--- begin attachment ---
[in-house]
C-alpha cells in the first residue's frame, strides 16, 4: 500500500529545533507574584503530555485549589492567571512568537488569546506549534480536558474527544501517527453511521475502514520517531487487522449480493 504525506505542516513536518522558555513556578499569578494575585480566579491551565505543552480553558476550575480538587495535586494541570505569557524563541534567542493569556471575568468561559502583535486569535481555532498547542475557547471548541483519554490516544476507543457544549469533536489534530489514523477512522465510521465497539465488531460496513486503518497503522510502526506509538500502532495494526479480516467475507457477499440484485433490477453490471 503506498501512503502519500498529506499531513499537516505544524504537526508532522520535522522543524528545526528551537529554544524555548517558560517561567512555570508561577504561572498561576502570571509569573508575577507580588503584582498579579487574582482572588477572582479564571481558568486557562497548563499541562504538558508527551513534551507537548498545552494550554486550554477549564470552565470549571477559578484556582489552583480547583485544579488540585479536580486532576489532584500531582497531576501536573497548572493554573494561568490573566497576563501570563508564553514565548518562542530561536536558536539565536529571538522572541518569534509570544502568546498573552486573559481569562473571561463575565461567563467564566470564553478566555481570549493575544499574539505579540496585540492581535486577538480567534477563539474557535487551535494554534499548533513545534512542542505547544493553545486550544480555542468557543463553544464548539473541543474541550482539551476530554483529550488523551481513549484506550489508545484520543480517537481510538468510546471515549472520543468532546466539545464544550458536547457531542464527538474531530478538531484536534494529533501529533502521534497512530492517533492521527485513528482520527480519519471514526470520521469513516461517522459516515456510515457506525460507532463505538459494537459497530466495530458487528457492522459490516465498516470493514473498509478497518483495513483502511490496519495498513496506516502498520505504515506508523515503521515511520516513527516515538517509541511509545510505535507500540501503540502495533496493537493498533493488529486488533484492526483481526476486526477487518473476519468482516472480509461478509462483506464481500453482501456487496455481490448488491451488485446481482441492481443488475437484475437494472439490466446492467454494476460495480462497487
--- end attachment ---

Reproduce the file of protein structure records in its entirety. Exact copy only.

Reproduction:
[in-house]
C-alpha cells in the first residue's frame, strides 16, 4: 500500500529545533507574584503530555485549589492567571512568537488569546506549534480536558474527544501517527453511521475502514520517531487487522449480493 504525506505542516513536518522558555513556578499569578494575585480566579491551565505543552480553558476550575480538587495535586494541570505569557524563541534567542493569556471575568468561559502583535486569535481555532498547542475557547471548541483519554490516544476507543457544549469533536489534530489514523477512522465510521465497539465488531460496513486503518497503522510502526506509538500502532495494526479480516467475507457477499440484485433490477453490471 503506498501512503502519500498529506499531513499537516505544524504537526508532522520535522522543524528545526528551537529554544524555548517558560517561567512555570508561577504561572498561576502570571509569573508575577507580588503584582498579579487574582482572588477572582479564571481558568486557562497548563499541562504538558508527551513534551507537548498545552494550554486550554477549564470552565470549571477559578484556582489552583480547583485544579488540585479536580486532576489532584500531582497531576501536573497548572493554573494561568490573566497576563501570563508564553514565548518562542530561536536558536539565536529571538522572541518569534509570544502568546498573552486573559481569562473571561463575565461567563467564566470564553478566555481570549493575544499574539505579540496585540492581535486577538480567534477563539474557535487551535494554534499548533513545534512542542505547544493553545486550544480555542468557543463553544464548539473541543474541550482539551476530554483529550488523551481513549484506550489508545484520543480517537481510538468510546471515549472520543468532546466539545464544550458536547457531542464527538474531530478538531484536534494529533501529533502521534497512530492517533492521527485513528482520527480519519471514526470520521469513516461517522459516515456510515457506525460507532463505538459494537459497530466495530458487528457492522459490516465498516470493514473498509478497518483495513483502511490496519495498513496506516502498520505504515506508523515503521515511520516513527516515538517509541511509545510505535507500540501503540502495533496493537493498533493488529486488533484492526483481526476486526477487518473476519468482516472480509461478509462483506464481500453482501456487496455481490448488491451488485446481482441492481443488475437484475437494472439490466446492467454494476460495480462497487